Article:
Read Senior Contributor Lesley Coffin’s Q&A with Director Sophie Goodhart HERE.
Nick Kroll stars as a struggling singleton in the shadow of his overachieving blind brother (Adam Scott). Writer/Director Sophie Goodhart manages to tell a sweet, funny love story using a common plot device of two guys, a girl … and a lake instead of a pizza place. (BKP: 4/5)
Review by Managing Editor Brigid K. Presecky
Cain and Abel. Stefan and Damon. Even Drake and Josh. If you look to ancient history or Nickelodeon, you will find an audience who finds the stories of brothers fascinating. Why else would Supernatural be entering its 12th season on The CW?
In My Blind Brother, Goodhart creates a pair of brothers who are equally intriguing. There’s 40-something “Bill,” (Kroll) a self-proclaimed lazy man who would rather watch television than guide his blind brother, “Robbie” (Scott) to the finish line of a marathon. But he does. With each new challenge Robbie embarks on, loyal brother Bill is right there next to him. So, what happens when your disabled and selfish sibling hogs the spotlight? You hit the bars.
Bill meets weepy stranger, “Rose,” (Jenny Slate) a grieving mess from the sudden death of her boyfriend. She wants to make her life purposeful, dedicating herself for the betterment of others. But first, she drinks. The two hit it off and an a potential romance turns into a one-night stand, forcing Bill back to square one. As fate would have it, they see each other again when Robbie introduces his new running partner and guide-person: Rose. Uh-oh.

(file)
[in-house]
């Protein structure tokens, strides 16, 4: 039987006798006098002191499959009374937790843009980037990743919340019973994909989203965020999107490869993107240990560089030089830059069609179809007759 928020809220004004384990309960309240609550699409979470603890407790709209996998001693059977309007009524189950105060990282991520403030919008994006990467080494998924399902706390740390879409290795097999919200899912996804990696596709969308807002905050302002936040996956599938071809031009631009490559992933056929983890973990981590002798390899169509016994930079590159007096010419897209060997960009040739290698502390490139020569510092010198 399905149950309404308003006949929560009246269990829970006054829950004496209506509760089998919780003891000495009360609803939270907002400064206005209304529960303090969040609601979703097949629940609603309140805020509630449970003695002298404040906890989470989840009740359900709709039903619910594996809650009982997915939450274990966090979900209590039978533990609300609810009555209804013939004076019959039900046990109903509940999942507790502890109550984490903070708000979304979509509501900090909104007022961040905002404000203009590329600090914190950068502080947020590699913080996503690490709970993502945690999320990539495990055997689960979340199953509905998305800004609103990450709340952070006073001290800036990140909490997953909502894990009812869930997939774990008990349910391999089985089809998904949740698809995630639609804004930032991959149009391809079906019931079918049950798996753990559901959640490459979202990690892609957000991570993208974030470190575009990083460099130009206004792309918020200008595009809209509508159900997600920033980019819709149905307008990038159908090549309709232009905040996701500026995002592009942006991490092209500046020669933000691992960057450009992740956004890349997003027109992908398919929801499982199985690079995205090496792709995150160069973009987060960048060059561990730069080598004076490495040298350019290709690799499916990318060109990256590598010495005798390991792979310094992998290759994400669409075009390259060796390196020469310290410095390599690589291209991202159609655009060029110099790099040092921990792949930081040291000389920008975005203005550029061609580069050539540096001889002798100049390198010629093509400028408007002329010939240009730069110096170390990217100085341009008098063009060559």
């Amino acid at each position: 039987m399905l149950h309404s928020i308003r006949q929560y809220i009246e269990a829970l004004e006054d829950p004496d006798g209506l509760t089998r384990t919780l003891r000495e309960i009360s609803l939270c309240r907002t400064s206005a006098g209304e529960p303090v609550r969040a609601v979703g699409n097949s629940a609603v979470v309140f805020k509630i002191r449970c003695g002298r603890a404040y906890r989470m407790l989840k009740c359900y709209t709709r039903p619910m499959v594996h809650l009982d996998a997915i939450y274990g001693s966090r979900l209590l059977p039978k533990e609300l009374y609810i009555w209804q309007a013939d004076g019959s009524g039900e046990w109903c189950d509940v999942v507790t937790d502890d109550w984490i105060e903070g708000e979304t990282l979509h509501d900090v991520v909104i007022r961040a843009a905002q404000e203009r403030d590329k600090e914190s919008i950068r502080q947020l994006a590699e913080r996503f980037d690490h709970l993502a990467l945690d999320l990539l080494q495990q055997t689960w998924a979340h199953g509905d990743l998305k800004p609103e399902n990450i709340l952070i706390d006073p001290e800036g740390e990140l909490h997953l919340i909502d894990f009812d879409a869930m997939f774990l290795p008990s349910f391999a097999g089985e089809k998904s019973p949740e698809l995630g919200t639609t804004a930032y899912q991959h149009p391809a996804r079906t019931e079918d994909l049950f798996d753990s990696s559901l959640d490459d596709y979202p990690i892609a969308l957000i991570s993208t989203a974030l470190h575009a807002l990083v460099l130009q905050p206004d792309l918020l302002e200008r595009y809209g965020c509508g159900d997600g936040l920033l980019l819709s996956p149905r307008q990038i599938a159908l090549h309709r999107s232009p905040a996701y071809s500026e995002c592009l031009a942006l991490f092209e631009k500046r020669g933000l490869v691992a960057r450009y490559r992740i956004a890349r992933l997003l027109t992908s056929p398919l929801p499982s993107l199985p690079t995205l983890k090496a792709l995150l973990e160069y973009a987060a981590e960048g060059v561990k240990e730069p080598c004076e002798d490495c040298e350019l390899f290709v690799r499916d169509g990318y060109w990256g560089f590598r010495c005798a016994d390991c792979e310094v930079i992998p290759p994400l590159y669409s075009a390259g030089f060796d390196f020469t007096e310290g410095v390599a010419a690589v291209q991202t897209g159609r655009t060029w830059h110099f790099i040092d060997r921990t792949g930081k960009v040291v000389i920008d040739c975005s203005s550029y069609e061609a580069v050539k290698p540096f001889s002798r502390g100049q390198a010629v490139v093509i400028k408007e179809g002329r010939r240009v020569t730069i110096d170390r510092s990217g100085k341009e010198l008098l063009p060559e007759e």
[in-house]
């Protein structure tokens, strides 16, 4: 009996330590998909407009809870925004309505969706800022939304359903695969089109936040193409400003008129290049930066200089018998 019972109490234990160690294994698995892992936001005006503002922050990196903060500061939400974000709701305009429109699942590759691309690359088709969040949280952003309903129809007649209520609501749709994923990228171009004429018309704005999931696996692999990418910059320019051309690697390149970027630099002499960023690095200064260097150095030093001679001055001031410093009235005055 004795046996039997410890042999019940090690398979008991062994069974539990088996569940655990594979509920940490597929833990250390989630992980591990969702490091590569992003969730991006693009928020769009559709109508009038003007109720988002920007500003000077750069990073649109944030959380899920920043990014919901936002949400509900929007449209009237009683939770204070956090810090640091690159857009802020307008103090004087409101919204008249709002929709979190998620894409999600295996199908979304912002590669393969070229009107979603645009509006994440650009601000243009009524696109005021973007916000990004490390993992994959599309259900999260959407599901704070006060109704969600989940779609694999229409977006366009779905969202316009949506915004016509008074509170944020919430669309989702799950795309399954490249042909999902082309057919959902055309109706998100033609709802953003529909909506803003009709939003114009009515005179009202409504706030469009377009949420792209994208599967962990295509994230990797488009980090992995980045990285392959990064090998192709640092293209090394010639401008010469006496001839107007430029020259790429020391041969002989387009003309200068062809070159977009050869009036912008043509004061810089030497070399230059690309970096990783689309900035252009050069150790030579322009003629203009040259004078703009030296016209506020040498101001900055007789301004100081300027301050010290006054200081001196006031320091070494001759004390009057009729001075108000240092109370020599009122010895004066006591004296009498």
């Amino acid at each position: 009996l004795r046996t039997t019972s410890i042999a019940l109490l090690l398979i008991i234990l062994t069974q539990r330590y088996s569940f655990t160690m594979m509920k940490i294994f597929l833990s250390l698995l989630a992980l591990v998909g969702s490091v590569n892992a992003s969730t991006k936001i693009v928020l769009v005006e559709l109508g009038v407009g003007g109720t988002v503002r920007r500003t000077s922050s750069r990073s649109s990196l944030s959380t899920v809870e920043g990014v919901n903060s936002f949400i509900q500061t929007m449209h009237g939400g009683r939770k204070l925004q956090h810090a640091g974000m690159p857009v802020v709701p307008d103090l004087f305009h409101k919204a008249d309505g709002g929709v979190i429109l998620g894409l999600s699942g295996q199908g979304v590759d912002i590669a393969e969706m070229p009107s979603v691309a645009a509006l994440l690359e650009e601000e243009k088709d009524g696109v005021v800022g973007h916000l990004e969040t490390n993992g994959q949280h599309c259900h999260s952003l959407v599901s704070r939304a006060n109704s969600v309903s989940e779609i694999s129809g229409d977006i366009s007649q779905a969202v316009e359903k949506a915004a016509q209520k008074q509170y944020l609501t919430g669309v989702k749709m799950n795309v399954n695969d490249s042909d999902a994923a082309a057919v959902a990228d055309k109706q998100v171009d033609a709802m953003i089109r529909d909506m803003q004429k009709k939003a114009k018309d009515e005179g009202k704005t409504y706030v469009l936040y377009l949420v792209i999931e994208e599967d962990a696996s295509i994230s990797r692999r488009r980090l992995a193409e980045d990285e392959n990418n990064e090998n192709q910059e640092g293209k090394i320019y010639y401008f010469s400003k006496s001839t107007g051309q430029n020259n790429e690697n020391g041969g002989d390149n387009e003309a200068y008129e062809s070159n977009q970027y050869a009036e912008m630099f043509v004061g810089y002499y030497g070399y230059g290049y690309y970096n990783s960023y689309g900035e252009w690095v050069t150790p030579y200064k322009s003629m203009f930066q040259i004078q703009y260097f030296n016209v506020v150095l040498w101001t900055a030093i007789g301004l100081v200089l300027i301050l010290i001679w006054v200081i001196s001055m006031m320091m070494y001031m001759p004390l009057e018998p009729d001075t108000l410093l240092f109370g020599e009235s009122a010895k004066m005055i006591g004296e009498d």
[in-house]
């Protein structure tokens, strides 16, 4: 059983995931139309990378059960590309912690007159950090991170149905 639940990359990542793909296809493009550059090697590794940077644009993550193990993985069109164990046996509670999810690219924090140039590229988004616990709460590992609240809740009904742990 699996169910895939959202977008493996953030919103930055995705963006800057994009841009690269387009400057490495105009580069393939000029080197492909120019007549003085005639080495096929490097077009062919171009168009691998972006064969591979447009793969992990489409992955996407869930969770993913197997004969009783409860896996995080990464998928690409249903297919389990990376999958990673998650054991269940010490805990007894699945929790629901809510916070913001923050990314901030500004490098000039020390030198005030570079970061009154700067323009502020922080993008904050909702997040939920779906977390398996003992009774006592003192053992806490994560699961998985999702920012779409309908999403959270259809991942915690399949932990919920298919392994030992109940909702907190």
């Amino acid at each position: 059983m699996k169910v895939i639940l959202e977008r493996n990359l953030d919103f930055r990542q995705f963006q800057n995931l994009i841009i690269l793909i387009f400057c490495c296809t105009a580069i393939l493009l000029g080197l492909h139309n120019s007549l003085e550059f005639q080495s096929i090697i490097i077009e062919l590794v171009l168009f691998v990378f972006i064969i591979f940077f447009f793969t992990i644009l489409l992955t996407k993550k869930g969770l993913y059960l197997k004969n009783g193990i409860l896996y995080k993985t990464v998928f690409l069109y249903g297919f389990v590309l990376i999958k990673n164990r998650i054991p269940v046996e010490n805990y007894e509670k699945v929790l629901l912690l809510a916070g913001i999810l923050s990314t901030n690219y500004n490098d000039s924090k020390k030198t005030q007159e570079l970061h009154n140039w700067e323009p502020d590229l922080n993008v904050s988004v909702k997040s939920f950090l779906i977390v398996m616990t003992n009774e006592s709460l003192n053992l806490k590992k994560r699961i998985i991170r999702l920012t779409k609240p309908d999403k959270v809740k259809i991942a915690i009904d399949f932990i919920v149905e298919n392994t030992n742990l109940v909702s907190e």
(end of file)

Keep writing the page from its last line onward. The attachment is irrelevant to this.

The awkwardly funny and angst-filled love triangle is set in full force as Bill tries to hide his feelings for his brother’s new girlfriend, all while the three painstakingly train for a blind swim across the lake.
Adam Scott plays the perfect blind brother, subtly acting in ways that would only be noticeable to those who disdain cocky athletes or passive aggressive “bros.” Kroll and Slate play the straighter characters, both grieving over past mistakes and uncertain futures. Nobody is over-the-top or forced into extreme caricatures that typically saturate blockbuster comedies.
One underutilized player, however, is Zoe Kazan as Rose’s best friend and roommate, “Francie.” She serves the purpose as the proverbial funny sidekick, only interested in Rose’s love life and decision making. Although roommates would typically discuss their love lives, there could have been more for Francie and more for Kazan.
What’s marketed as a romantic comedy, with the aided use of talents like Kroll, Scott and Slate, has seriously deep elements layered underneath its light-hearted exterior. The plot delves into the cause of Robbie’s injury and the lasting impact it’s had on their lives. Goodhart shifts the focus back and forth from the love between a man and a woman to the love between brothers, perfectly blending both suspense, sincerity – and touch of hilarity.
© Brigid K. Presecky FF2 Media (9/23/16)
Middle Photo: Adam Scott as “Robbie” and Jenny Slate as “Rose”
Bottom Photo: Nick Kroll as “Bill” with Slate
Photo Credits: THR
Q: Does My Blind Brother pass the Bechdel-Wallace Test?